“It was a risk (setting up Hidden Chest Studio) but it was a risk worth taking,’’ says Alex.

The existence of Passion Republic, Streamline and Metronomik indicates that talent is available in Malaysia.

“It is for institutions like the UOW Malaysia KDU to keep polishing our local talent for that leap into the gaming industry, and for video game companies outside Malaysia to see what Malaysia can offer.

At UOW Malaysia KDU, the classes and learning goals are well-planned and gave us enough knowledge of what to expect in the actual working environment, while the teachers are well-known in the industry,’’ says Alex.

Among his options that included software engineering and computer science, game development had appealed most to Alex.

When Yi Ming heard of the Bachelor of Game Development (Hons) Programme, he was really excited.

“I love video games and to be part of a team that made these games was a totally new perspective to me; my goal from then, is to make a video game that could give people nostalgic memories like the games I played during my childhood,’’ says Yi Ming.

Creating a game takes years of research and practice in programming, drawing, 3D modelling and designing; to be a video game developer, you must have the drive, passion and willingness to work hard to achieve the next level of success.

The trio just have the right ingredients for success while they hope for more support for this creative sector.

To find out more about them, you can look them up at:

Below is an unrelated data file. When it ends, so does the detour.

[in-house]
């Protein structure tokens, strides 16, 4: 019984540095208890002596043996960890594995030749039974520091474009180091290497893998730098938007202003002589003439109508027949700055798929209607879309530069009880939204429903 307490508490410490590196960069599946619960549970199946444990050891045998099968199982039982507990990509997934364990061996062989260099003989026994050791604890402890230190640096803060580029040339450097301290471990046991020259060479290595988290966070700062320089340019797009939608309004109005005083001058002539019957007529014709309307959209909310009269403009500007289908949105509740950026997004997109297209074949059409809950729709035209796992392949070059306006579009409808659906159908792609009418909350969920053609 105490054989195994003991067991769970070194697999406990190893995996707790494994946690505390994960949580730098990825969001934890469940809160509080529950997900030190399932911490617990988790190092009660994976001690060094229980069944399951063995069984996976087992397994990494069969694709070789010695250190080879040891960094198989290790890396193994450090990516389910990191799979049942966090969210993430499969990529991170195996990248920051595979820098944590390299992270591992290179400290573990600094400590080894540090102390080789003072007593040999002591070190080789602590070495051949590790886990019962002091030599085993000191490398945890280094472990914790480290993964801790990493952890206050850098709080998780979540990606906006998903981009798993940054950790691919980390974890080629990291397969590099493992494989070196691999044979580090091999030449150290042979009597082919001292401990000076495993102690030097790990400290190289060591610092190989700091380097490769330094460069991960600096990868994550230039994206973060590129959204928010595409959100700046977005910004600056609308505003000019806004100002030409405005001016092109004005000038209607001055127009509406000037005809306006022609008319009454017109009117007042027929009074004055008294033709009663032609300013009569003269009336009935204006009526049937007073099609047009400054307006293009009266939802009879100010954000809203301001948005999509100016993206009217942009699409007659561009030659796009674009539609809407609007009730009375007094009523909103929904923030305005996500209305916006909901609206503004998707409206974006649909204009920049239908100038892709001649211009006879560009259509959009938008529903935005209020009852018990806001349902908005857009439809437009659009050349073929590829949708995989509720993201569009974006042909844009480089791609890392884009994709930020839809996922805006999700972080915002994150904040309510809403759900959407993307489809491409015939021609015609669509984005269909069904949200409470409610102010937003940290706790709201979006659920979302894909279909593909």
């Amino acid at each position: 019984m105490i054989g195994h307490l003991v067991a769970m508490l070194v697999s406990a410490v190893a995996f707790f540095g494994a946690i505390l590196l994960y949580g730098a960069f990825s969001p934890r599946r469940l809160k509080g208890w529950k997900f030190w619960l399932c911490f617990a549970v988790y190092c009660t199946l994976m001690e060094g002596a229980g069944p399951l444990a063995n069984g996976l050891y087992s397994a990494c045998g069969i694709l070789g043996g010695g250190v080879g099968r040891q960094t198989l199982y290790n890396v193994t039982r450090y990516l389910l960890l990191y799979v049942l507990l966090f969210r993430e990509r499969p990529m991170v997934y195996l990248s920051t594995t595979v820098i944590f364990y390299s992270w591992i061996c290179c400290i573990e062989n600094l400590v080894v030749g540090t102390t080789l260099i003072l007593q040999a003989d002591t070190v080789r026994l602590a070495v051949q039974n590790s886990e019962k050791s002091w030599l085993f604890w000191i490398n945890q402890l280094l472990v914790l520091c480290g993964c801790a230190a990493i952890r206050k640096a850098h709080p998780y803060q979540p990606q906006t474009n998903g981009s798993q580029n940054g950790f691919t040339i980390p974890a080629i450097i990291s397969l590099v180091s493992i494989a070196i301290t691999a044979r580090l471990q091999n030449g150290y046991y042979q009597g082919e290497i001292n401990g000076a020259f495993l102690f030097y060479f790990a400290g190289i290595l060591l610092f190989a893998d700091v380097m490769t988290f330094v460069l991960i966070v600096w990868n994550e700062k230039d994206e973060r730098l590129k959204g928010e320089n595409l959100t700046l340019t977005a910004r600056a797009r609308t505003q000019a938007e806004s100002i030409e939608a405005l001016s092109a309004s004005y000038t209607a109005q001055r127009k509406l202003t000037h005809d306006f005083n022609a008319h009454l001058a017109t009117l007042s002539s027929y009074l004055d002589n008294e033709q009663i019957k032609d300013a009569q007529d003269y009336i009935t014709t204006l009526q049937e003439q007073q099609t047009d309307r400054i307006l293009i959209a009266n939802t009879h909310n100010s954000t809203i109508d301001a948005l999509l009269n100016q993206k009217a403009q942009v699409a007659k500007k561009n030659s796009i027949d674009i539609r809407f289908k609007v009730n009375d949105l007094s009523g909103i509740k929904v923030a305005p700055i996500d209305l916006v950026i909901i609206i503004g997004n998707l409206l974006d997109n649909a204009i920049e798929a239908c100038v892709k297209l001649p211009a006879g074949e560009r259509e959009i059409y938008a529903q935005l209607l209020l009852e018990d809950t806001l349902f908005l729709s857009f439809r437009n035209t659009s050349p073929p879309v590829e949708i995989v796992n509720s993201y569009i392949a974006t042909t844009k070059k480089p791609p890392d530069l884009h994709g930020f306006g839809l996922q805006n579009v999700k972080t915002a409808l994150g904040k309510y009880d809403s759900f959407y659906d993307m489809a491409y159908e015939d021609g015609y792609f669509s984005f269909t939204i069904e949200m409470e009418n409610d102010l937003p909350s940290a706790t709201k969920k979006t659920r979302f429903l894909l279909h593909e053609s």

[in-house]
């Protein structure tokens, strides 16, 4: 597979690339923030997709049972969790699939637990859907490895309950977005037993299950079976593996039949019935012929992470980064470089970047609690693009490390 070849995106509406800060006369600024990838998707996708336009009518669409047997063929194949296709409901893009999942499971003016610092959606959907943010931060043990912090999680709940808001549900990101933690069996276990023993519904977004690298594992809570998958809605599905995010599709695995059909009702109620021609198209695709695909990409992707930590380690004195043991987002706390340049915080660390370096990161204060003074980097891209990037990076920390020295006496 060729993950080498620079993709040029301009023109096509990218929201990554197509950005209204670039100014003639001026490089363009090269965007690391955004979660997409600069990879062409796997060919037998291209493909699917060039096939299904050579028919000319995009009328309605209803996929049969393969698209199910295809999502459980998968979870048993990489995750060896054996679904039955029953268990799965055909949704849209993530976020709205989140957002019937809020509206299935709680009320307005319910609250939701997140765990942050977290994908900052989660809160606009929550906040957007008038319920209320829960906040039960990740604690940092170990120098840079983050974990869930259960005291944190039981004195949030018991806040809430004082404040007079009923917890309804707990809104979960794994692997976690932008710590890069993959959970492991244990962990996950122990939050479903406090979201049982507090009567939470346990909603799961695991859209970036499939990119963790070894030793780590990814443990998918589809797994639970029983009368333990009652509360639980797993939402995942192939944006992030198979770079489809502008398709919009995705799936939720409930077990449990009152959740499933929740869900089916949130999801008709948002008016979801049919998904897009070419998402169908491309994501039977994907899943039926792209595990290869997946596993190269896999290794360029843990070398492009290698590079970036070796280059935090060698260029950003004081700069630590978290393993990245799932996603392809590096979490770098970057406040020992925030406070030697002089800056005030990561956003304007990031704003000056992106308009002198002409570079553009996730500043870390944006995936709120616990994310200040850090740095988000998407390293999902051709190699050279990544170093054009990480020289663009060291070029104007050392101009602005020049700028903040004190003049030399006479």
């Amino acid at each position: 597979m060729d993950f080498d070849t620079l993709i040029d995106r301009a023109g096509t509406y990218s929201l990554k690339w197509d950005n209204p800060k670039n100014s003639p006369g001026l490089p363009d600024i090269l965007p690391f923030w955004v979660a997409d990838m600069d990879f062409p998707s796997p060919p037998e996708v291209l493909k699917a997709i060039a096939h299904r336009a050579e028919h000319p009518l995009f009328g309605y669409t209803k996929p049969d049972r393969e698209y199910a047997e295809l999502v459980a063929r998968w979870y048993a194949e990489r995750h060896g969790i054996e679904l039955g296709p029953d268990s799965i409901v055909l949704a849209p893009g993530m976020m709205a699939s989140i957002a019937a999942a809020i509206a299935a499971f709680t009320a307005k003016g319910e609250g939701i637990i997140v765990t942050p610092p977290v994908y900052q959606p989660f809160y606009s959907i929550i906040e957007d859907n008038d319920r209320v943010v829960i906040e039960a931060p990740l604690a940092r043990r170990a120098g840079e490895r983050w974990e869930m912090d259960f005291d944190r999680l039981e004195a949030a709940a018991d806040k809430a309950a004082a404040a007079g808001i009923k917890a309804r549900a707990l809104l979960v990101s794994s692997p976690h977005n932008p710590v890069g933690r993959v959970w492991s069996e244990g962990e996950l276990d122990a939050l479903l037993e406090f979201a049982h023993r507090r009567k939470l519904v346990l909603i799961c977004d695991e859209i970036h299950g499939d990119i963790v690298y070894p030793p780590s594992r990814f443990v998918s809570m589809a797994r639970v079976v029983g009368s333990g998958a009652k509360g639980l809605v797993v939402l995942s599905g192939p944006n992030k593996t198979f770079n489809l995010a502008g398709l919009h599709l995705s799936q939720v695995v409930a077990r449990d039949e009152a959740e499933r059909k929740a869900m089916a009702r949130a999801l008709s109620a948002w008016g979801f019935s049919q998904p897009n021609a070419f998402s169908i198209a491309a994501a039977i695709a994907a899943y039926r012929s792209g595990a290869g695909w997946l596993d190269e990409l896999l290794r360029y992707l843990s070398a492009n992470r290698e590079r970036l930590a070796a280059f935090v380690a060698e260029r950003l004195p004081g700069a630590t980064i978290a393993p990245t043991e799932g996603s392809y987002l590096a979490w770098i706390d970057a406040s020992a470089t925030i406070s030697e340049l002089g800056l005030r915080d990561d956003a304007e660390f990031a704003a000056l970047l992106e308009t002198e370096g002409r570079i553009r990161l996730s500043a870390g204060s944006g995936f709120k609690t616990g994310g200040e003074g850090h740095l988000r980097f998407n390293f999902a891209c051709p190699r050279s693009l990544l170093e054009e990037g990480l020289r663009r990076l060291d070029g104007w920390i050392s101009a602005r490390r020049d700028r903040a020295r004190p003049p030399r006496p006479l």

Facebook: https://www.facebook.com/midwest90.rapidcity

Discord:  https://discord.gg/3gmKhTT5V5 


Making it big overseas

Students of UOW Malaysia have made it big overseas especially in terms of awards and accolades.

  • Poo Voon Kent from the class of 2013, is now working as a senior lighting artist for CD PROJEKT RED, Warsaw, Poland, for the game Cyberpunk 2077;

  • Foo Lee Ying from the class of 2016, is the co-founder of Women in Games Hangout (WigOut) and was voted the gameIndustry.Biz’s 100 Gamechangers for 2020;

  • Benny Chan Beng Lee and Eshan Jayatilaka from the class of 2016, started an indie game called Short Creepy Tales: 7PM which won a hattrick in the 2020 South East Asian Video Games Awards;

  • The UOW Malaysia KDU student game also won the Best Student Game and the Audience Choice Awards in that same competition.

By Yap Leng Kuen, Chief Storyteller, The Artisans Haven

NOTES: A good source of applications for scholarships is via scholarships2u.com where student testimonials speak of helpful and effective guidance throughout the application process.

To find out further, check them out at https://scholarships2u.com/institutions/uow-malaysia-kdu/profile